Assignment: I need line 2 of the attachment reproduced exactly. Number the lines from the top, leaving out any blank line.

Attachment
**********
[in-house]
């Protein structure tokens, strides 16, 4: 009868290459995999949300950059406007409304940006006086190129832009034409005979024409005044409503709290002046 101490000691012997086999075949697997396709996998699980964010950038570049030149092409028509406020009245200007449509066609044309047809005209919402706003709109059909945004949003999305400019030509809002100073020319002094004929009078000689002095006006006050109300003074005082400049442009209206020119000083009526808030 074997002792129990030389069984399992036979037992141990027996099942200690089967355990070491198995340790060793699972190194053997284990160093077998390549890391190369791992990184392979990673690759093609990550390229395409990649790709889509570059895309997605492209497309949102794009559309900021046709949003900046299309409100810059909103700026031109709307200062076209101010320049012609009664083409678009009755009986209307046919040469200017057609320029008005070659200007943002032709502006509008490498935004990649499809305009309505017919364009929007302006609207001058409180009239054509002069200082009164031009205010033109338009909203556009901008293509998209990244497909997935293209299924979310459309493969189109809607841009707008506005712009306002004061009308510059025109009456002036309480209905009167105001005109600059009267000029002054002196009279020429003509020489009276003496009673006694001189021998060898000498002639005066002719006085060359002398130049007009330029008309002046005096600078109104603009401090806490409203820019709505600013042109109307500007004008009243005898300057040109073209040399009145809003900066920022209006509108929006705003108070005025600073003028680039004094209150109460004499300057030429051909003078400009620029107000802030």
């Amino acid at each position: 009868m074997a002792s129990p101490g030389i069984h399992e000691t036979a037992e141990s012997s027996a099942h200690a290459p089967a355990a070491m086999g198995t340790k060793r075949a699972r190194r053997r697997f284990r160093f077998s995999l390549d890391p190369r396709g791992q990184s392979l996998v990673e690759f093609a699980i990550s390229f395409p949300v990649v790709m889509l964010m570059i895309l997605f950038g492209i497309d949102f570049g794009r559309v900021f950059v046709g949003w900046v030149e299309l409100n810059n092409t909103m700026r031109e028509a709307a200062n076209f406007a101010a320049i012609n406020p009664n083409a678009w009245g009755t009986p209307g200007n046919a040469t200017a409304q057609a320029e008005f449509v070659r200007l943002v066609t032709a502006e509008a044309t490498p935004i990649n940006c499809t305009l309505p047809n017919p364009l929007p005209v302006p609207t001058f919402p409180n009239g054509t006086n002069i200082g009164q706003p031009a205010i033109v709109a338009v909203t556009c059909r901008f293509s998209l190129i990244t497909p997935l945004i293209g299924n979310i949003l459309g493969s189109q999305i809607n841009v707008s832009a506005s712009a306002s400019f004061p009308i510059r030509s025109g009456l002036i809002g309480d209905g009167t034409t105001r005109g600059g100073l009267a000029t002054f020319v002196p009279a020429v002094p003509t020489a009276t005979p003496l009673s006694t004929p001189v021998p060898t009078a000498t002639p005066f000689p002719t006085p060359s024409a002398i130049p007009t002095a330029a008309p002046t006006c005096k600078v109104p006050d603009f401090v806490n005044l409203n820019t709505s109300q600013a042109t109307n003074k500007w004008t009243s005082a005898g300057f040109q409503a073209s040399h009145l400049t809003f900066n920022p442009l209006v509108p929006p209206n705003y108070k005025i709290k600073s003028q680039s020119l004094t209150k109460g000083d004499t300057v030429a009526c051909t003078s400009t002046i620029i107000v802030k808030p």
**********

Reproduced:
């Protein structure tokens, strides 16, 4: 009868290459995999949300950059406007409304940006006086190129832009034409005979024409005044409503709290002046 101490000691012997086999075949697997396709996998699980964010950038570049030149092409028509406020009245200007449509066609044309047809005209919402706003709109059909945004949003999305400019030509809002100073020319002094004929009078000689002095006006006050109300003074005082400049442009209206020119000083009526808030 074997002792129990030389069984399992036979037992141990027996099942200690089967355990070491198995340790060793699972190194053997284990160093077998390549890391190369791992990184392979990673690759093609990550390229395409990649790709889509570059895309997605492209497309949102794009559309900021046709949003900046299309409100810059909103700026031109709307200062076209101010320049012609009664083409678009009755009986209307046919040469200017057609320029008005070659200007943002032709502006509008490498935004990649499809305009309505017919364009929007302006609207001058409180009239054509002069200082009164031009205010033109338009909203556009901008293509998209990244497909997935293209299924979310459309493969189109809607841009707008506005712009306002004061009308510059025109009456002036309480209905009167105001005109600059009267000029002054002196009279020429003509020489009276003496009673006694001189021998060898000498002639005066002719006085060359002398130049007009330029008309002046005096600078109104603009401090806490409203820019709505600013042109109307500007004008009243005898300057040109073209040399009145809003900066920022209006509108929006705003108070005025600073003028680039004094209150109460004499300057030429051909003078400009620029107000802030």